The UK government will on Monday, set out plans to restart international travel and open sections of the economy using a traffic-light system for countries based on infection and vaccination levels.
This is as the government said that everyone in England will be able to take a Covid-19 test twice a week in a new drive to track the pandemic as society reopens and the vaccine rollout continues at its rapid rate.
According to a report from Reuters, this disclosure was made by the British Prime Minister, Boris Johnson, who said in a public statement that the new mass testing programme would break the chain of transmissions and spot cases without symptoms.
According to reports on the new plan, international travel is not expected to resume until May 17, 2021, at the earliest with Johnson not expected to set out a specific timeframe.
The British government is encouraged to pursue the reopening plans after it gave AstraZeneca and Pfizer shots to well over half the adult population in addition to the fact that reopening of schools in March has also not yet led to a spike in cases, despite increased testing.
The staggered plan by the UK, which is one of the worst-hit countries during this pandemic, to ease restrictions in the coming months, is coming at a time when most European countries are enforcing another round of lockdown due to a spike in infections.
Johnson, in his statement, said, “As we continue to make good progress on our vaccine programme and with our roadmap to cautiously easing restrictions underway, regular rapid testing is even more important to make sure those efforts are not wasted.’’
Junior health minister Edward Argar said the tests would be sent to homes or businesses or picked up from pharmacies or test centres. He said he was confident people would isolate.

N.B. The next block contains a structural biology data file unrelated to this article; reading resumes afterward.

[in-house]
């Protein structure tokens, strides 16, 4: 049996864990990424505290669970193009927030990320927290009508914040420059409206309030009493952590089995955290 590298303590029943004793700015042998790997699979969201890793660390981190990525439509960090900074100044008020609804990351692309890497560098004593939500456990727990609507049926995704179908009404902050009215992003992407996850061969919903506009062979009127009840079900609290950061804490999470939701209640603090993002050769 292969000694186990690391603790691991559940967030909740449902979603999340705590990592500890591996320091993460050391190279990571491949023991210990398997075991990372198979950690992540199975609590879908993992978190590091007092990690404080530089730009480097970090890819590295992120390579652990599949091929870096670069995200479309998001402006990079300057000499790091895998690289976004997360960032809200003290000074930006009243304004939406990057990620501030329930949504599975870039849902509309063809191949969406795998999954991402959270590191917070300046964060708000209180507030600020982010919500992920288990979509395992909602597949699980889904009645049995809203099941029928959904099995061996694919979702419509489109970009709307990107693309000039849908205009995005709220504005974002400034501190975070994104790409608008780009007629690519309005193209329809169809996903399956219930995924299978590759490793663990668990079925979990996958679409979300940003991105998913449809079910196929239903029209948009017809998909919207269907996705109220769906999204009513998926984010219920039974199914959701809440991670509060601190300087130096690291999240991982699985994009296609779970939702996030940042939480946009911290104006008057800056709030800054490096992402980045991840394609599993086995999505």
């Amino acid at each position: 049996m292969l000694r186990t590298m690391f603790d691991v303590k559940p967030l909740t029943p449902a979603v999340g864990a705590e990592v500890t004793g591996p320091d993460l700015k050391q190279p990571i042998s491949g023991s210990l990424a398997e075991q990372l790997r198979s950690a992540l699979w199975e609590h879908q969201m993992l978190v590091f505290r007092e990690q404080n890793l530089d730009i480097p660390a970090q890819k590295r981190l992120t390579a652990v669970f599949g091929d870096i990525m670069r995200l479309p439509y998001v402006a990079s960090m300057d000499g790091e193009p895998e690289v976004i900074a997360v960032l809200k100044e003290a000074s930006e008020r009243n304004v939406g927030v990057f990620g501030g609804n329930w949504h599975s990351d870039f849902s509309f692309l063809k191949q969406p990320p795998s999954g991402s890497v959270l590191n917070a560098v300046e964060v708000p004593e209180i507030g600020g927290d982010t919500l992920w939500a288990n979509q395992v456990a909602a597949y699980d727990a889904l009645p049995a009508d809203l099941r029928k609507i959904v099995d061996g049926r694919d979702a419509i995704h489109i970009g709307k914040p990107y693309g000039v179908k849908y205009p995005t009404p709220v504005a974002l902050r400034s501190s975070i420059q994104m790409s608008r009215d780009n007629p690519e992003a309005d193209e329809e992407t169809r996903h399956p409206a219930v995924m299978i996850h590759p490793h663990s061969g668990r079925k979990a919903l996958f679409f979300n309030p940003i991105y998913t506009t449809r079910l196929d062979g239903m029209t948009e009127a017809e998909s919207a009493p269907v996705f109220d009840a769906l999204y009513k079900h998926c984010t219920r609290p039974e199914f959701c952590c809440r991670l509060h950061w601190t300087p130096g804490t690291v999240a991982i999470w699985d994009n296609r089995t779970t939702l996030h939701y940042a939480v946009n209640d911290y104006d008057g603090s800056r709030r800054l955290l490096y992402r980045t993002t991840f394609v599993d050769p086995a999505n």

The increased testing is expected to assist health officials to track the pandemic as the country slowly reopens from a strict four-month lockdown.
Johnson is expected to also confirm that all retail, outdoor hospitality and hairdressers can reopen on April 12 in England.
What you should know
- International travel is currently banned except for a handful of permitted reasons with people currently arriving from abroad to the UK required to self-isolate for 10 days.
- British nationals who arrive from a banned “red list” of high-risk countries face costly quarantine in government-approved hotels.
- The government urged people not to book summer holidays, saying it was “too early to predict” which would be the green-lighted countries.
- The UK government also announced that it will allow a number of people to attend public events such as football matches from this month in trials of a virus certification system.
- The UK, which has recorded over 126,000 deaths from the pandemic, the highest in Europe, has already given out more than 31 million first vaccine doses and over 5 million second doses.